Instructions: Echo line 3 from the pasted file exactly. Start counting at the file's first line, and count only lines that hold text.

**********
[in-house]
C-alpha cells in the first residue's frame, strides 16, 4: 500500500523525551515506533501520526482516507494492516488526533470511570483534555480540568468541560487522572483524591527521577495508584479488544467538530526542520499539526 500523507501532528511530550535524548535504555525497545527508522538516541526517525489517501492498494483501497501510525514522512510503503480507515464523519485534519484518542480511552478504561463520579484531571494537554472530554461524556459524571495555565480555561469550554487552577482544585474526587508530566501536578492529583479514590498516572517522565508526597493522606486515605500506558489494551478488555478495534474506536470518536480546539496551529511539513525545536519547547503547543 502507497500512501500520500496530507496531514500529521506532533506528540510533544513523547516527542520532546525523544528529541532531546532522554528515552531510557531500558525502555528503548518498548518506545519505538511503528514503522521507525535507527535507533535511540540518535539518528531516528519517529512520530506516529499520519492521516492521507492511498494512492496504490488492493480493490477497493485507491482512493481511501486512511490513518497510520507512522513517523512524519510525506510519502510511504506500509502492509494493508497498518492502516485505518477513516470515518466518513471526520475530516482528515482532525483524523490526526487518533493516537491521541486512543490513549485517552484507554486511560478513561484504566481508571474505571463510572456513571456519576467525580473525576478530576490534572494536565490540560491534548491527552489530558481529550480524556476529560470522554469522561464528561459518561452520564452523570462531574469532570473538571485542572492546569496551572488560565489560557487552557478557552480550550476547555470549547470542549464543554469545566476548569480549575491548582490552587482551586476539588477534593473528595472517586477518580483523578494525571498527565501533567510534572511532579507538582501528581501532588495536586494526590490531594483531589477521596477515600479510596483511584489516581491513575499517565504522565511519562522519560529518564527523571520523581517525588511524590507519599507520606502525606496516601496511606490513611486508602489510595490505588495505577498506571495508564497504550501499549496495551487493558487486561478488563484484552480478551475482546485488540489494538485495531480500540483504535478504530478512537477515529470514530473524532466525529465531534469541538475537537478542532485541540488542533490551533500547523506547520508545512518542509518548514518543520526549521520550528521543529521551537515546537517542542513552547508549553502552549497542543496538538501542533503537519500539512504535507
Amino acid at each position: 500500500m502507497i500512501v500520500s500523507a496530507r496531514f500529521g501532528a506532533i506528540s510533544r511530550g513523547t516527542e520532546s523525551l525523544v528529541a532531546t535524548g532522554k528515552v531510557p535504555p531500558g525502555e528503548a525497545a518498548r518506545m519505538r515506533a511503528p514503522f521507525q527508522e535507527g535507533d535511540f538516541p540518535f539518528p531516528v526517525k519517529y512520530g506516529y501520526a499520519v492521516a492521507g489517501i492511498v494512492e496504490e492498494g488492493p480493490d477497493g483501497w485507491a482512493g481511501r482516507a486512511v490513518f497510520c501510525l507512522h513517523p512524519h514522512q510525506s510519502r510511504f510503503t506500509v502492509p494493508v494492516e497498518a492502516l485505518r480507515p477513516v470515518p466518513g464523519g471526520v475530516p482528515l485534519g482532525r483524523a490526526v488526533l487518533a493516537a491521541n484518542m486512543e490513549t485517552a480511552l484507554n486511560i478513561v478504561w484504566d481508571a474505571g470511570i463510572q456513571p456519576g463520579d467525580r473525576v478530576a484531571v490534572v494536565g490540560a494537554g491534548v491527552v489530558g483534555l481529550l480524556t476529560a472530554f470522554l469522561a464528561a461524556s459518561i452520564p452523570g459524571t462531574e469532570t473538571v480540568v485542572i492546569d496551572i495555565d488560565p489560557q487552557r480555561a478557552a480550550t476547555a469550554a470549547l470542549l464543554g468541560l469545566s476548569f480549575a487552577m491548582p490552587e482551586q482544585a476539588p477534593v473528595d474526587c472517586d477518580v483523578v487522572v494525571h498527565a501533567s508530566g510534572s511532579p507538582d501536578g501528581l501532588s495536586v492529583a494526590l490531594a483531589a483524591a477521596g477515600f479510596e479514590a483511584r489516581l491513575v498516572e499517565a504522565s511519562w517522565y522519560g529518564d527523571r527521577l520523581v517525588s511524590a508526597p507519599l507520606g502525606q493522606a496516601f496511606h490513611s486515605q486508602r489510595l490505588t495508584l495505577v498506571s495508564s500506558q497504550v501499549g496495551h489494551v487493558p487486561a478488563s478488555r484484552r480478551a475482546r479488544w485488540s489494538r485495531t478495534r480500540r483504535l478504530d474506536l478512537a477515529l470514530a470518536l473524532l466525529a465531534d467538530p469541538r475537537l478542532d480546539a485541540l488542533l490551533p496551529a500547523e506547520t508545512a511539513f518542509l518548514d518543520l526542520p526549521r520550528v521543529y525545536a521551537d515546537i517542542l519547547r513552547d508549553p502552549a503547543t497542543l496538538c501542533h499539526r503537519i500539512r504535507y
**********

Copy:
Amino acid at each position: 500500500m502507497i500512501v500520500s500523507a496530507r496531514f500529521g501532528a506532533i506528540s510533544r511530550g513523547t516527542e520532546s523525551l525523544v528529541a532531546t535524548g532522554k528515552v531510557p535504555p531500558g525502555e528503548a525497545a518498548r518506545m519505538r515506533a511503528p514503522f521507525q527508522e535507527g535507533d535511540f538516541p540518535f539518528p531516528v526517525k519517529y512520530g506516529y501520526a499520519v492521516a492521507g489517501i492511498v494512492e496504490e492498494g488492493p480493490d477497493g483501497w485507491a482512493g481511501r482516507a486512511v490513518f497510520c501510525l507512522h513517523p512524519h514522512q510525506s510519502r510511504f510503503t506500509v502492509p494493508v494492516e497498518a492502516l485505518r480507515p477513516v470515518p466518513g464523519g471526520v475530516p482528515l485534519g482532525r483524523a490526526v488526533l487518533a493516537a491521541n484518542m486512543e490513549t485517552a480511552l484507554n486511560i478513561v478504561w484504566d481508571a474505571g470511570i463510572q456513571p456519576g463520579d467525580r473525576v478530576a484531571v490534572v494536565g490540560a494537554g491534548v491527552v489530558g483534555l481529550l480524556t476529560a472530554f470522554l469522561a464528561a461524556s459518561i452520564p452523570g459524571t462531574e469532570t473538571v480540568v485542572i492546569d496551572i495555565d488560565p489560557q487552557r480555561a478557552a480550550t476547555a469550554a470549547l470542549l464543554g468541560l469545566s476548569f480549575a487552577m491548582p490552587e482551586q482544585a476539588p477534593v473528595d474526587c472517586d477518580v483523578v487522572v494525571h498527565a501533567s508530566g510534572s511532579p507538582d501536578g501528581l501532588s495536586v492529583a494526590l490531594a483531589a483524591a477521596g477515600f479510596e479514590a483511584r489516581l491513575v498516572e499517565a504522565s511519562w517522565y522519560g529518564d527523571r527521577l520523581v517525588s511524590a508526597p507519599l507520606g502525606q493522606a496516601f496511606h490513611s486515605q486508602r489510595l490505588t495508584l495505577v498506571s495508564s500506558q497504550v501499549g496495551h489494551v487493558p487486561a478488563s478488555r484484552r480478551a475482546r479488544w485488540s489494538r485495531t478495534r480500540r483504535l478504530d474506536l478512537a477515529l470514530a470518536l473524532l466525529a465531534d467538530p469541538r475537537l478542532d480546539a485541540l488542533l490551533p496551529a500547523e506547520t508545512a511539513f518542509l518548514d518543520l526542520p526549521r520550528v521543529y525545536a521551537d515546537i517542542l519547547r513552547d508549553p502552549a503547543t497542543l496538538c501542533h499539526r503537519i500539512r504535507y